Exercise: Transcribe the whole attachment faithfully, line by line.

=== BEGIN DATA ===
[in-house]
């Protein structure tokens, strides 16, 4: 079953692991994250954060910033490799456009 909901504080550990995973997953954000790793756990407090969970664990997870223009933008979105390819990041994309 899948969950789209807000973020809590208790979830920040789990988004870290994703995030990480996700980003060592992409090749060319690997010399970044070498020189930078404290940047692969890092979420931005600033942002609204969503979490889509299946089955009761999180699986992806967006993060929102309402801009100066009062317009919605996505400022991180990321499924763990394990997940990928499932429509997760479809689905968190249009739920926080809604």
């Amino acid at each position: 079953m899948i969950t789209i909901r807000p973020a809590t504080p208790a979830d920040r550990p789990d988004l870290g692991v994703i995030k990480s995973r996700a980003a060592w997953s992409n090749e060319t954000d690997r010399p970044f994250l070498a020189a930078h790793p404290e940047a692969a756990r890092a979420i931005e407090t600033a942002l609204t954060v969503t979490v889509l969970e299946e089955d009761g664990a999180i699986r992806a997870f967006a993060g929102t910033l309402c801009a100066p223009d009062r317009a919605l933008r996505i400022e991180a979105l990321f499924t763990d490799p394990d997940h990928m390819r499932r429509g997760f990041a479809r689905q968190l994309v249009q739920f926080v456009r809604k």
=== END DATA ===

[in-house]
């Protein structure tokens, strides 16, 4: 079953692991994250954060910033490799456009 909901504080550990995973997953954000790793756990407090969970664990997870223009933008979105390819990041994309 899948969950789209807000973020809590208790979830920040789990988004870290994703995030990480996700980003060592992409090749060319690997010399970044070498020189930078404290940047692969890092979420931005600033942002609204969503979490889509299946089955009761999180699986992806967006993060929102309402801009100066009062317009919605996505400022991180990321499924763990394990997940990928499932429509997760479809689905968190249009739920926080809604």
């Amino acid at each position: 079953m899948i969950t789209i909901r807000p973020a809590t504080p208790a979830d920040r550990p789990d988004l870290g692991v994703i995030k990480s995973r996700a980003a060592w997953s992409n090749e060319t954000d690997r010399p970044f994250l070498a020189a930078h790793p404290e940047a692969a756990r890092a979420i931005e407090t600033a942002l609204t954060v969503t979490v889509l969970e299946e089955d009761g664990a999180i699986r992806a997870f967006a993060g929102t910033l309402c801009a100066p223009d009062r317009a919605l933008r996505i400022e991180a979105l990321f499924t763990d490799p394990d997940h990928m390819r499932r429509g997760f990041a479809r689905q968190l994309v249009q739920f926080v456009r809604k």